Sunday, March 25, 2007

The time machine

Today I journeyed to Richmond, to the laboratory of the time traveller. I was welcomed into the house by the courteous Mrs Watchett, his housekeeper. Mrs Watchett showed me into the drawing room where a fire was blazing. She explained that the time traveller was travelling through time even as she spoke, and that if we should pass through the next door into his laboratory, I would discover the awful truth about his time machine.

The housekeeper led me through a door into an amazing Victorian laboratory filled with experimental equipment. But the most astonishing thing of all was that there, sat in the saddle of his glittering brass, ivory, and crystal machine, was the time traveller himself.

“I thought you were off travelling in time!” I gasped.

There was no reply from the time traveller. In fact, he remained strangely motionless.

"He can’t hear you," explained Mrs Watchett.

“But you said he was travelling in time? I said.

“He is,” replied Mrs Watchett.

"But what my genius of an employer failed fully to realize,” she continued, “is that if, as he travels into the future, he can still see the laboratory about him - the hands on the clock whizzing round, the sun streaking across the window each day, me buzzing about like a fly, and so on - then he must still be in the room for the entire period of time through which he travels. Otherwise how could he see these things?"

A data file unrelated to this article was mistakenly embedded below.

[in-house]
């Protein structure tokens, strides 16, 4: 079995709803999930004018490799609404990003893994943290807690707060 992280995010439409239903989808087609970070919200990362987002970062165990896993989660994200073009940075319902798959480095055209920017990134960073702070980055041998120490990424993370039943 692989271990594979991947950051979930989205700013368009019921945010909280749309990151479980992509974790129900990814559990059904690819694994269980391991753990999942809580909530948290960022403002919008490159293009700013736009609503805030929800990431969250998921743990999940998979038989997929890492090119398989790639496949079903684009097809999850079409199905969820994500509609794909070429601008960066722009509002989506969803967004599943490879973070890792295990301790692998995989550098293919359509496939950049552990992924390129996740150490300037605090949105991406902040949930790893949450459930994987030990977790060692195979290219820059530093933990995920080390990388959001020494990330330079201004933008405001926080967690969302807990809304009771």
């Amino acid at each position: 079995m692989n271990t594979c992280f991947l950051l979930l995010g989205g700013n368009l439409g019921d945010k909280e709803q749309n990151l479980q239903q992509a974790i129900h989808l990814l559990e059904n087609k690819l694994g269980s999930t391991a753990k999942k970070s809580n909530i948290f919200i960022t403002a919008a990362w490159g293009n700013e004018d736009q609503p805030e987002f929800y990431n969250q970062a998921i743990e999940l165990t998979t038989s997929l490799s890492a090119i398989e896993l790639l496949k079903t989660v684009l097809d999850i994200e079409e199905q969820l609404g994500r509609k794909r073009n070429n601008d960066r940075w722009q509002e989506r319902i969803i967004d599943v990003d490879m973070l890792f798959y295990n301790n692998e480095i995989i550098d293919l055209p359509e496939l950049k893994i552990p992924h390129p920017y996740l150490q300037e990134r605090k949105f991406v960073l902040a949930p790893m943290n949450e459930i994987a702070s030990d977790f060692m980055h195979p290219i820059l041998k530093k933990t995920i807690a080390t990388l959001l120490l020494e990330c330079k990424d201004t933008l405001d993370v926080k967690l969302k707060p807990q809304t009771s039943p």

I was beginning to understand. The time traveller’s machine had merely slowed him right down. His heart beat once a minute. His brain activity had been reduced to a crawl. Just as, from his perspective, we seemed to be whizzing about like gnats, from our perspective he appeared frozen like a statue.

“And now it’s me that has to dust him every week,” continued Mrs Watchett. She took out a feather duster from a drawer and proceeded gently to dislodge a fine layer of dust that had accumulated on his hair.

“He’s already been sat here for the last five years," she added crossly. "His nieces and nephews come and hang holly and tinsel on him at Christmas time.”

“And he doesn’t move at all?” I asked.

“Oh yes, he moves,” replied Mrs Watchett. “Only very, very slowly. I have noticed that his eyelids have begun to drop over the last week or so. I think he’s blinking.”

I walked up to the machine and peered intently at the time traveller. His grey eyes were fixed intently on something across the room, and his eyelids were indeed a little droopy.

“Worst of all,” added Mrs Watchett, “he’s going to be sat there for the next twenty thousand years. Whose going to do the dusting when I’m gone?”

"Well, time’s getting on," I said, and made my excuses.

(UK spellings. Apologies to H.G. Wells and Michael Dummett.)